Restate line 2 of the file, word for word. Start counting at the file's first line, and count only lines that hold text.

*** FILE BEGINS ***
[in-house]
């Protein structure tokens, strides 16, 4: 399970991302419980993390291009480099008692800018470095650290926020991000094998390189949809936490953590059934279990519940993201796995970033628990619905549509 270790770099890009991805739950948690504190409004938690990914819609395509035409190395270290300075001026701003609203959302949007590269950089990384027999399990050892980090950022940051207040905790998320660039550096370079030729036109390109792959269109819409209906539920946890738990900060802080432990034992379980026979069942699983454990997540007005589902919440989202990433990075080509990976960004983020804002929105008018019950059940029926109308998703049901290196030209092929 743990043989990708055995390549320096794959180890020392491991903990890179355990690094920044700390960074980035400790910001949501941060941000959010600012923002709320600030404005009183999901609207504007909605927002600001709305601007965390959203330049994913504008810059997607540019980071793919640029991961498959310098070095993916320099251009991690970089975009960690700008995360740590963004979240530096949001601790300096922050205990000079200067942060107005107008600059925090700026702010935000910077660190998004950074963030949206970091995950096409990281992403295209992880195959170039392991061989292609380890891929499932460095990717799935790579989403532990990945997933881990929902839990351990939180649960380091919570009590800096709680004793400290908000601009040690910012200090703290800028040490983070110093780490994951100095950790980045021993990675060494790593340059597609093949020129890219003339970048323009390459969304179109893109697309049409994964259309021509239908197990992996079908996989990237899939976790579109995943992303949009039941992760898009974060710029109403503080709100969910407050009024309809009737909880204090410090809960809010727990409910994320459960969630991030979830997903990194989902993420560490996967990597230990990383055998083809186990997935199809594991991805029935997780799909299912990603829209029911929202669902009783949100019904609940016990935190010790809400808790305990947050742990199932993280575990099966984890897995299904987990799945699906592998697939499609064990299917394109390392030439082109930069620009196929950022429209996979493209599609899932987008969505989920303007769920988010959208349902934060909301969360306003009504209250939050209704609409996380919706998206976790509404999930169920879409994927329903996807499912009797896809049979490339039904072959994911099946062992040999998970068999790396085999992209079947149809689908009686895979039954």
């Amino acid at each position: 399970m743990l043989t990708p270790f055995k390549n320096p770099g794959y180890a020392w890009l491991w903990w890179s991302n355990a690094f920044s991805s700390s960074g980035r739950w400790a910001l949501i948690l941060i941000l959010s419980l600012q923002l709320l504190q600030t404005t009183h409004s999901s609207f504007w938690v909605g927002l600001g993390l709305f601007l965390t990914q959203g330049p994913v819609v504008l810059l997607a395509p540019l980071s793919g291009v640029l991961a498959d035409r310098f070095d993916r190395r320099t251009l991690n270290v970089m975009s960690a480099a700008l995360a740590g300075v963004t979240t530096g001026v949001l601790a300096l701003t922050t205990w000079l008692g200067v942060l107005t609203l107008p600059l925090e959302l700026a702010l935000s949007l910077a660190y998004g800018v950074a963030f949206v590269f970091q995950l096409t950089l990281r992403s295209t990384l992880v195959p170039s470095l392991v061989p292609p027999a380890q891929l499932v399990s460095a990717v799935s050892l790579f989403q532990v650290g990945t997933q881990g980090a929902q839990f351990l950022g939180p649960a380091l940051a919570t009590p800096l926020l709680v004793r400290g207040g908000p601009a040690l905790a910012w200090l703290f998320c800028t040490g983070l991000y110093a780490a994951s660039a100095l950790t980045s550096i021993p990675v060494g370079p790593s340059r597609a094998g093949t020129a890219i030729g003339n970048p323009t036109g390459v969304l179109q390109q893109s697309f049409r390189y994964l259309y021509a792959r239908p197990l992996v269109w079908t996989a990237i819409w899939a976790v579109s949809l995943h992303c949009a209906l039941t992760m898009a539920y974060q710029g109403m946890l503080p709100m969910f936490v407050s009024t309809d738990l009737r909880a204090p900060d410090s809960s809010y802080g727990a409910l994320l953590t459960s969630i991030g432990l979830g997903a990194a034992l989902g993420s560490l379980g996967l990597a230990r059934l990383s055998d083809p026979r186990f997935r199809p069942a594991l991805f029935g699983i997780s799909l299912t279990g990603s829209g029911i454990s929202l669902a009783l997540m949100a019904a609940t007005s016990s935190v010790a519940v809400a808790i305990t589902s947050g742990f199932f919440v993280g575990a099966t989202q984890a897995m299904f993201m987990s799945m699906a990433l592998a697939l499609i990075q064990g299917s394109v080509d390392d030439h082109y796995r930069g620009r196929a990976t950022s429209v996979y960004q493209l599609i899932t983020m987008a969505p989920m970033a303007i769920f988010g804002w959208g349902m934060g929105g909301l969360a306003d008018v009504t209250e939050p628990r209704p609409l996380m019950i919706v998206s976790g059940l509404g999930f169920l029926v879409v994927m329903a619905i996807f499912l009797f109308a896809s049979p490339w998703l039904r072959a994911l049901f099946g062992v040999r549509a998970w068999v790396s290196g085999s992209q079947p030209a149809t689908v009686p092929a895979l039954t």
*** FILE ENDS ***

């Protein structure tokens, strides 16, 4: 399970991302419980993390291009480099008692800018470095650290926020991000094998390189949809936490953590059934279990519940993201796995970033628990619905549509 270790770099890009991805739950948690504190409004938690990914819609395509035409190395270290300075001026701003609203959302949007590269950089990384027999399990050892980090950022940051207040905790998320660039550096370079030729036109390109792959269109819409209906539920946890738990900060802080432990034992379980026979069942699983454990997540007005589902919440989202990433990075080509990976960004983020804002929105008018019950059940029926109308998703049901290196030209092929 743990043989990708055995390549320096794959180890020392491991903990890179355990690094920044700390960074980035400790910001949501941060941000959010600012923002709320600030404005009183999901609207504007909605927002600001709305601007965390959203330049994913504008810059997607540019980071793919640029991961498959310098070095993916320099251009991690970089975009960690700008995360740590963004979240530096949001601790300096922050205990000079200067942060107005107008600059925090700026702010935000910077660190998004950074963030949206970091995950096409990281992403295209992880195959170039392991061989292609380890891929499932460095990717799935790579989403532990990945997933881990929902839990351990939180649960380091919570009590800096709680004793400290908000601009040690910012200090703290800028040490983070110093780490994951100095950790980045021993990675060494790593340059597609093949020129890219003339970048323009390459969304179109893109697309049409994964259309021509239908197990992996079908996989990237899939976790579109995943992303949009039941992760898009974060710029109403503080709100969910407050009024309809009737909880204090410090809960809010727990409910994320459960969630991030979830997903990194989902993420560490996967990597230990990383055998083809186990997935199809594991991805029935997780799909299912990603829209029911929202669902009783949100019904609940016990935190010790809400808790305990947050742990199932993280575990099966984890897995299904987990799945699906592998697939499609064990299917394109390392030439082109930069620009196929950022429209996979493209599609899932987008969505989920303007769920988010959208349902934060909301969360306003009504209250939050209704609409996380919706998206976790509404999930169920879409994927329903996807499912009797896809049979490339039904072959994911099946062992040999998970068999790396085999992209079947149809689908009686895979039954």